The total number of budgeted employees within the Ministry of Interior has fallen by 12 percent compared to 2015, while the Ministry of Defence has seen even bigger cuts, slashing its personnel by 20 percent over the same period. The reductions can be attributed to a number of factors, namely the rooting out of so-called ‘ghost employees’ (people who are on the payroll but do not actually report to work), the casualties sustained by the war against IS and the forced retirement of many senior officers. As a result, the impact on recurrent spending has been noteworthy. Between 2017 and 2018, budgeted spending within the Ministries of Interior and Defence has fallen by 6.5 percent and 15 percent respectively.

Within higher education, employment grew by one-fifth since 2011, with only minor reductions to total sector employment since the hiring freeze was implemented. Meanwhile, continued investments in the oil industry has meant that the Ministry of Oil’s core bureaucracy (not including state-owned enterprises) has doubled over the past 7 years. As for the Kurdistan Region, cutting the size of the public sector workforce has posed major difficulties. While the KRG has implemented biometric data to address problems with ghost workers and ‘double dippers’, their total budgeted employees within the federal budget has not fallen, it has remained unchanged at just over 682,000 since 2016. The KRG has an even greater imperative to reduce the disparity in its wage bill, since Kurdistan Regional Government (KRG) employees represent nearly 24 percent of the Iraqi public sector, while its current share of the federal budget, calculated on a per capita basis, amounts to under 13 percent.

While reductions in nationwide public employment has meant that government salaries this year make up a smaller share of spending (33.4 percent) compared to last year (35.5 percent), the figure is still far too high. Factoring in state pensions and social support means that half of the government’s budget is spent on cash handouts.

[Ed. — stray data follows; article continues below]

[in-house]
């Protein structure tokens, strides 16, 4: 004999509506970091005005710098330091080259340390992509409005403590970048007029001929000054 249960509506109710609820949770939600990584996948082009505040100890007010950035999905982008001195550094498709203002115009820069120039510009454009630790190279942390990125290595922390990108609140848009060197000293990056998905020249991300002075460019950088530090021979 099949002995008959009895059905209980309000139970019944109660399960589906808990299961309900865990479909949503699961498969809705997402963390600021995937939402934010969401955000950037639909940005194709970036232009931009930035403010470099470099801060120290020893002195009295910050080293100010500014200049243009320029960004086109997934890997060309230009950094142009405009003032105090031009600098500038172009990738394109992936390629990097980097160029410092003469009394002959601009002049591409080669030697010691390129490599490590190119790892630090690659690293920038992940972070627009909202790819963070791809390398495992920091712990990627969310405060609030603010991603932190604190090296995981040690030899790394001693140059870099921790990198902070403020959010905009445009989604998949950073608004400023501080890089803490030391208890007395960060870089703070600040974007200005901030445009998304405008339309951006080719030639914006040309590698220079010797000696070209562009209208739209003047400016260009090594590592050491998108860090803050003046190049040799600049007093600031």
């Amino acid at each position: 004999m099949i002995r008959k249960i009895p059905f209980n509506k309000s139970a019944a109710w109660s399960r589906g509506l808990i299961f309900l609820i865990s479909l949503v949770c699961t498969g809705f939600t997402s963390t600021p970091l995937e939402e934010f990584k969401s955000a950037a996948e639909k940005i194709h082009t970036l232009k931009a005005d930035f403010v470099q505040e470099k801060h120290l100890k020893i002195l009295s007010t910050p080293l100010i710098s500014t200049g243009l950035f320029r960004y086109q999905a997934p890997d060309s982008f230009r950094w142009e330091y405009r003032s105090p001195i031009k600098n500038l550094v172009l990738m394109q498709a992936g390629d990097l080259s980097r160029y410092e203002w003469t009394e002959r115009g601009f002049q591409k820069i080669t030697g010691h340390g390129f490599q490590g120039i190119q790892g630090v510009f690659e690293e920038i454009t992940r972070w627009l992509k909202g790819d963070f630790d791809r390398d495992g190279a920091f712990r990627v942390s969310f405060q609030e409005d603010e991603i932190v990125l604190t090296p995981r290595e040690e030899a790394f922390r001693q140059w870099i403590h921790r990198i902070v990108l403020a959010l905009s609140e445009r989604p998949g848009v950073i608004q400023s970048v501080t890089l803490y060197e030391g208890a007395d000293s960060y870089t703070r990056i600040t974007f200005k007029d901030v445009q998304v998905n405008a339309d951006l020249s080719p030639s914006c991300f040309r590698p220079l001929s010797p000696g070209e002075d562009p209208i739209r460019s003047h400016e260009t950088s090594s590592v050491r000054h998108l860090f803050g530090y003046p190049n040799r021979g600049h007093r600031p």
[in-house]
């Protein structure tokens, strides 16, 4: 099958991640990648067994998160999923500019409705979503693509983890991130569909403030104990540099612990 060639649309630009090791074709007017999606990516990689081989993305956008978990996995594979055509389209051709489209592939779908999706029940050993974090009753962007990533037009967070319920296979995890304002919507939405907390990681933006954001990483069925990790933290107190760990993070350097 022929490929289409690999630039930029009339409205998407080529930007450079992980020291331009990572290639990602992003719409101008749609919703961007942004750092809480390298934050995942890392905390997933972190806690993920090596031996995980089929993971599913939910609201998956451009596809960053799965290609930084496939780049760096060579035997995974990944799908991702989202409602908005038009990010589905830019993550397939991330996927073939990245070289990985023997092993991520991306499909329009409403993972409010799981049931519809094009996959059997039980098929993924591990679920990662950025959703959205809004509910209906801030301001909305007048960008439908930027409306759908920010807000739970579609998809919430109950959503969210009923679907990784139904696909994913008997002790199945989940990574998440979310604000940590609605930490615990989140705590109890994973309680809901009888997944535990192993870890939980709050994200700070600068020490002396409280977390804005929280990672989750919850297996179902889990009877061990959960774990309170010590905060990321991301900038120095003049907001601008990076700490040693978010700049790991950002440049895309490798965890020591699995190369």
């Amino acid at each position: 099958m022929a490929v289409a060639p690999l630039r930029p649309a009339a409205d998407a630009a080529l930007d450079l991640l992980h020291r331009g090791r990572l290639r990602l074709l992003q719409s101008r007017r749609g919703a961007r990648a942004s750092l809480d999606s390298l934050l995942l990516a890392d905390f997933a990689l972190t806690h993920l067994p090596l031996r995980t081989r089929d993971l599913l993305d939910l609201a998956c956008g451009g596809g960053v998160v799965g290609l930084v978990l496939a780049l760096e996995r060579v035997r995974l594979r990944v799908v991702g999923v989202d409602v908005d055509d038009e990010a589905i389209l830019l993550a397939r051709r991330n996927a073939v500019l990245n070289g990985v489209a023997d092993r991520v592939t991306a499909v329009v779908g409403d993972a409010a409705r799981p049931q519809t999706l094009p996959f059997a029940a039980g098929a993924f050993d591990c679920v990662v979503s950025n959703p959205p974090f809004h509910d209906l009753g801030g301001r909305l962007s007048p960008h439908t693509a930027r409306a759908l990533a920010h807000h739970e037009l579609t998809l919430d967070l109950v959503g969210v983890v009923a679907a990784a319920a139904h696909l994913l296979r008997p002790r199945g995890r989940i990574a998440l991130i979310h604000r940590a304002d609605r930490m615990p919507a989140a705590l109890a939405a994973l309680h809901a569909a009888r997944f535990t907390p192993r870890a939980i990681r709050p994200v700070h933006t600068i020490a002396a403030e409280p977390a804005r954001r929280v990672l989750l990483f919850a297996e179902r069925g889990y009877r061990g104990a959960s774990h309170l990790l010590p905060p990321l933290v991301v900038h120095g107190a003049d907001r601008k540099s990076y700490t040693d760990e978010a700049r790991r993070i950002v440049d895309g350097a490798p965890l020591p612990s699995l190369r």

Naturally, the biggest obstacle to a major restructuring of the wage bill has been the absence of a conducive political climate. During the run up to the 2018 parliamentary elections, campaign rhetoric by competing parties on government hiring reflected the lack of public appetite for any significant overhaul of the public wage bill. Negative campaigns asserted that the incumbent government was intending to slash salaries within the armed forces, which was fiercely denied. Given the protracted nature of the negotiations to form the next government, it is unlikely that significant progress can be achieved this year. Nevertheless, Iraq’s commitments to international lenders, including the stand-by arrangement with the IMF, should offer sufficient incentive to remain on the right trajectory.

A realistic way forward must feature a dual track approach that includes legislative and bureaucratic reforms. The existing legislation that defines public sector salaries dates back to 2008. A thorough revision is required to ensure that employees’ compensation is tightly controlled and hiring through the federal civil service council can be fully established. Additionally, modernising Iraq’s bureaucracy through a public financial management (PFM) approach will be critical, not only to enhance oversight on spending in Baghdad, but to assist sub-national authorities in navigating the ambiguities over decentralisation in the years to come.

*This blogpost introduces the LSE research project Payroll Expansion and the Political Marketplace in Iraq by Ali Al-Mawlawi, examining the nature of corruption in government salaries and expenditure. This project forms part of the Conflict Research Programme, funded by the UK Department for International Development to provide research and policy advice on how the risk and impact of violent conflict might be more effectively reduced through development and governance interventions.


Ali Al-Mawlawi is head of research at Al-Bayan Center, an independent public policy think tank based in Baghdad. He previously served as spokesperson for the Iraqi Embassy in Washington, DC, and research fellow at the Iraqi Institute for Economic Reform. He tweets at @aalmawlawi